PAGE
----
Apple's iPhone tops US smartphone shipments, but Android devices take 44%

Posted:
in iPhone edited January 2014
Apple's iPhone was the best-selling smartphone in the third quarter of 2010, taking 26.2 percent of the market, but the wide variety of handsets running Google's Android represented a commanding 43.6 percent.



New data from Canalys released on Monday shows that Apple took the top spot in the U.S. as the best-selling smartphone vendor in the country. Apple's 26.2 percent share edged Research in Motion's 24.2 percent, giving Apple the greatest shipments of any vendor in the U.S., which is the largest smartphone market in the world.



However, Canalys also found that devices running Google's Android mobile operating system represented 43.6 percent of U.S.shipments in the third quarter of 2010. Worldwide, Android grew 1,309 percent from the same period a year ago, from 1.4 million shipments in the third quarter of 2009 to more than 20 million units during the three-month span this year.



"With Samsung, HTC, Motorola and Sony Ericsson all delivering large numbers of Android devices, and with focused efforts from many other vendors, such as LG, Huawei and Acer, yielding promising volumes, the platform continues to gather momentum in markets around the world," said Canalys Senior Analyst Pete Cunningham.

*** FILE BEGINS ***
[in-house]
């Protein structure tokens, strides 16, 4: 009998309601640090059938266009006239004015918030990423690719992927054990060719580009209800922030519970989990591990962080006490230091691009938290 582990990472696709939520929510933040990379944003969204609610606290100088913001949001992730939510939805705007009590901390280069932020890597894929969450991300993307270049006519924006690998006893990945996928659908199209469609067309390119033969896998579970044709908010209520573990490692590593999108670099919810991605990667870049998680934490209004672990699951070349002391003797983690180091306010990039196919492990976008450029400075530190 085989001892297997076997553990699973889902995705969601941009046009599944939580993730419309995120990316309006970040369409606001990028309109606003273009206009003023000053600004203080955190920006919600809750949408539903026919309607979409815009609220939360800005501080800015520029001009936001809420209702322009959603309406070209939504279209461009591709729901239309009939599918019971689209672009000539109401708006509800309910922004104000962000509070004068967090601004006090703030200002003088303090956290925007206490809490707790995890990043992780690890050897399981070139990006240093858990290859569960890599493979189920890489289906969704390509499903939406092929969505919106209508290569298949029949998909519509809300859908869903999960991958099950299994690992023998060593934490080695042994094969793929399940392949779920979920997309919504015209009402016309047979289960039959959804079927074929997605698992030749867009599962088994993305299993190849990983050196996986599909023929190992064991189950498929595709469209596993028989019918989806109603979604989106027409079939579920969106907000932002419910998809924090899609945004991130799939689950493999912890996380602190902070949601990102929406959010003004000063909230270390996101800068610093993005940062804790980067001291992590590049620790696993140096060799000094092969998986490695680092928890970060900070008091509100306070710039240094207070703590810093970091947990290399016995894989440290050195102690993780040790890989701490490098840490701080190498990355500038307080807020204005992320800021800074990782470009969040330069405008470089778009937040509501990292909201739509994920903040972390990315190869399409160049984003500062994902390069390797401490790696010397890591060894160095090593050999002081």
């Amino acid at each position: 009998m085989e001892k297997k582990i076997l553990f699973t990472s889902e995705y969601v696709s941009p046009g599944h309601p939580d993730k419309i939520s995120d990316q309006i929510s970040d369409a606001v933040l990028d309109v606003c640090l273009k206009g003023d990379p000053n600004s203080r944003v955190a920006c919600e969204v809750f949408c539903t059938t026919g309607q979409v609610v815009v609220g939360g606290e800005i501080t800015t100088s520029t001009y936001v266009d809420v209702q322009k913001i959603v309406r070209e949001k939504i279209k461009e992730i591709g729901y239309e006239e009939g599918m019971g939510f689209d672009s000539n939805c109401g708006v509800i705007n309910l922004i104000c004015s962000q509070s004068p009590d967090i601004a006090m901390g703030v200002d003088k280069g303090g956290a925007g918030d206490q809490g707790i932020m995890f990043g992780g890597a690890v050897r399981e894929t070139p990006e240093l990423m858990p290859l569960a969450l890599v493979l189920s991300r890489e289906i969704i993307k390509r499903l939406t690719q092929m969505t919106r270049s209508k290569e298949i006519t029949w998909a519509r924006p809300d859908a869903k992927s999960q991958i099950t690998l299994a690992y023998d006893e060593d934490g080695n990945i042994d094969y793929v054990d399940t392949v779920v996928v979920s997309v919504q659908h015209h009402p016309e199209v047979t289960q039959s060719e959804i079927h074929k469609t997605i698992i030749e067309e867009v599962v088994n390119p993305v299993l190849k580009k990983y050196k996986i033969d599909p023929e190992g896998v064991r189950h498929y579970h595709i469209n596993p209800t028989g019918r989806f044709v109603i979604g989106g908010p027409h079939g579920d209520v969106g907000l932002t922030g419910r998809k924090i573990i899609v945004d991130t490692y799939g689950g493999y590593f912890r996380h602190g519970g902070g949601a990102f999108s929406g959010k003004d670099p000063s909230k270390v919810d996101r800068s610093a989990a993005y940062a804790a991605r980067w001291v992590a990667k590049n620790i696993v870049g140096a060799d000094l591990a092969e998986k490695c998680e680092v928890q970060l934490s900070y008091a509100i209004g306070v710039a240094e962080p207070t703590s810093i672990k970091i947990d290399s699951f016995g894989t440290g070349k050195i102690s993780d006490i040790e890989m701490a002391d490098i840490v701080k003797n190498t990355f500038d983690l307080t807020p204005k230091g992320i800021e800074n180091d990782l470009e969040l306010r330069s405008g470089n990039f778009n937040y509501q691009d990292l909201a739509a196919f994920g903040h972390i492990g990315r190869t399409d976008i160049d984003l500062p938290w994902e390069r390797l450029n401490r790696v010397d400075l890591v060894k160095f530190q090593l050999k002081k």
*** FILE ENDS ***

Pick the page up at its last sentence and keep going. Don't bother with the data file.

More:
"Android has been well received by the market and in some geographies it is becoming a sought-after consumer brand. It has rapidly become the platform to watch, and its growing volumes will help to entice developers, ensuring consumers have access to an increasingly rich and vibrant mobile content and application ecosystem."



The numbers show a total of 9.1 million smartphones running Android from the Open Handset Alliance being shipped in the third quarter of 2010. That was ahead of the estimated 5.5 million iPhones sold in the three-month frame. Research in Motion's BlackBerry came in third in the mobile operating system race, shipping an estimated 5.1 million, followed by Microsoft with 600,000.